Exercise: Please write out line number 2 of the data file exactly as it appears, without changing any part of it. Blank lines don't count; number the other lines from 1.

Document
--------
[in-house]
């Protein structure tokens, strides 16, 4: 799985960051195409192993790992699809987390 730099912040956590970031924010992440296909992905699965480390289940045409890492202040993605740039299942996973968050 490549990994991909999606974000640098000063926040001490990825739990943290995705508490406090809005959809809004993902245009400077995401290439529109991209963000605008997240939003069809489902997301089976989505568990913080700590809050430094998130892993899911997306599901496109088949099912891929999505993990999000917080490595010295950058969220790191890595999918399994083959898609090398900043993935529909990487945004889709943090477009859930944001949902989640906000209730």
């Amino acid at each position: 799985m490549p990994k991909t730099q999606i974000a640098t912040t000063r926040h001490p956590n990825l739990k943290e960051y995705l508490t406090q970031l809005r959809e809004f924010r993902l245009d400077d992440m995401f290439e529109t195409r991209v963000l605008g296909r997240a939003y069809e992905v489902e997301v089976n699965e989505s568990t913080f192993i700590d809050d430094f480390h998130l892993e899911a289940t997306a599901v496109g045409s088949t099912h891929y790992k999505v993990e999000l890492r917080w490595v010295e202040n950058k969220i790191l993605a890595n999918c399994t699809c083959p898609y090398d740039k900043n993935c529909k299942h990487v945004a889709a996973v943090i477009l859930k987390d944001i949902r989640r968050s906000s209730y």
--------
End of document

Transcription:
């Protein structure tokens, strides 16, 4: 799985960051195409192993790992699809987390 730099912040956590970031924010992440296909992905699965480390289940045409890492202040993605740039299942996973968050 490549990994991909999606974000640098000063926040001490990825739990943290995705508490406090809005959809809004993902245009400077995401290439529109991209963000605008997240939003069809489902997301089976989505568990913080700590809050430094998130892993899911997306599901496109088949099912891929999505993990999000917080490595010295950058969220790191890595999918399994083959898609090398900043993935529909990487945004889709943090477009859930944001949902989640906000209730």